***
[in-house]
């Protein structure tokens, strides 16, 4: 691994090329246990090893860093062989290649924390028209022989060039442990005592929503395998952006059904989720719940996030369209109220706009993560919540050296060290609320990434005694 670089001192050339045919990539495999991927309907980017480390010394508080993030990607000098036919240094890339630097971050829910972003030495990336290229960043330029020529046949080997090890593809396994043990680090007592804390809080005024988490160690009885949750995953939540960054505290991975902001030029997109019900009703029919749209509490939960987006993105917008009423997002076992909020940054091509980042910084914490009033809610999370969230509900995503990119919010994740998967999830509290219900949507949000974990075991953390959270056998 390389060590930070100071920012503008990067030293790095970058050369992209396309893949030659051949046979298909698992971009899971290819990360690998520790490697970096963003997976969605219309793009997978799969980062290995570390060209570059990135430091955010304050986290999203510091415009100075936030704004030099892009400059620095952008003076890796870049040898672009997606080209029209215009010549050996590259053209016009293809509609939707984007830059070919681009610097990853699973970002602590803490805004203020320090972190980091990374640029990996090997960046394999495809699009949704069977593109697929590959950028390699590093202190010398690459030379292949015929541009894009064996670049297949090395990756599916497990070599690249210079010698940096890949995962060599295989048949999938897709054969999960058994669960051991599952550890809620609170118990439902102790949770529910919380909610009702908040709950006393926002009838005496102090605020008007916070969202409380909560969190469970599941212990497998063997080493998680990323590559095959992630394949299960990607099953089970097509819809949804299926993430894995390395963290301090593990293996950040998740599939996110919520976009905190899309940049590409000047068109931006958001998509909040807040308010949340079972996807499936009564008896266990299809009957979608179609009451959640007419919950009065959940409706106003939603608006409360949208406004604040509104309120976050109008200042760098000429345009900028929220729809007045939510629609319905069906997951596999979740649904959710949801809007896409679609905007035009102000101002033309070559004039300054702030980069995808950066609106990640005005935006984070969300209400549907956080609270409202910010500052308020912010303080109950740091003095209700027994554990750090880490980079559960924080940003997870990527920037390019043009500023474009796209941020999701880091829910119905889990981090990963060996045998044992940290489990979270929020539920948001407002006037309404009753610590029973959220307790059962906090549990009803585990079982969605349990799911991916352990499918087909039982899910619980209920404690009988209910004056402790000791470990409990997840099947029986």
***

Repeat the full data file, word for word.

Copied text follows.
[in-house]
């Protein structure tokens, strides 16, 4: 691994090329246990090893860093062989290649924390028209022989060039442990005592929503395998952006059904989720719940996030369209109220706009993560919540050296060290609320990434005694 670089001192050339045919990539495999991927309907980017480390010394508080993030990607000098036919240094890339630097971050829910972003030495990336290229960043330029020529046949080997090890593809396994043990680090007592804390809080005024988490160690009885949750995953939540960054505290991975902001030029997109019900009703029919749209509490939960987006993105917008009423997002076992909020940054091509980042910084914490009033809610999370969230509900995503990119919010994740998967999830509290219900949507949000974990075991953390959270056998 390389060590930070100071920012503008990067030293790095970058050369992209396309893949030659051949046979298909698992971009899971290819990360690998520790490697970096963003997976969605219309793009997978799969980062290995570390060209570059990135430091955010304050986290999203510091415009100075936030704004030099892009400059620095952008003076890796870049040898672009997606080209029209215009010549050996590259053209016009293809509609939707984007830059070919681009610097990853699973970002602590803490805004203020320090972190980091990374640029990996090997960046394999495809699009949704069977593109697929590959950028390699590093202190010398690459030379292949015929541009894009064996670049297949090395990756599916497990070599690249210079010698940096890949995962060599295989048949999938897709054969999960058994669960051991599952550890809620609170118990439902102790949770529910919380909610009702908040709950006393926002009838005496102090605020008007916070969202409380909560969190469970599941212990497998063997080493998680990323590559095959992630394949299960990607099953089970097509819809949804299926993430894995390395963290301090593990293996950040998740599939996110919520976009905190899309940049590409000047068109931006958001998509909040807040308010949340079972996807499936009564008896266990299809009957979608179609009451959640007419919950009065959940409706106003939603608006409360949208406004604040509104309120976050109008200042760098000429345009900028929220729809007045939510629609319905069906997951596999979740649904959710949801809007896409679609905007035009102000101002033309070559004039300054702030980069995808950066609106990640005005935006984070969300209400549907956080609270409202910010500052308020912010303080109950740091003095209700027994554990750090880490980079559960924080940003997870990527920037390019043009500023474009796209941020999701880091829910119905889990981090990963060996045998044992940290489990979270929020539920948001407002006037309404009753610590029973959220307790059962906090549990009803585990079982969605349990799911991916352990499918087909039982899910619980209920404690009988209910004056402790000791470990409990997840099947029986």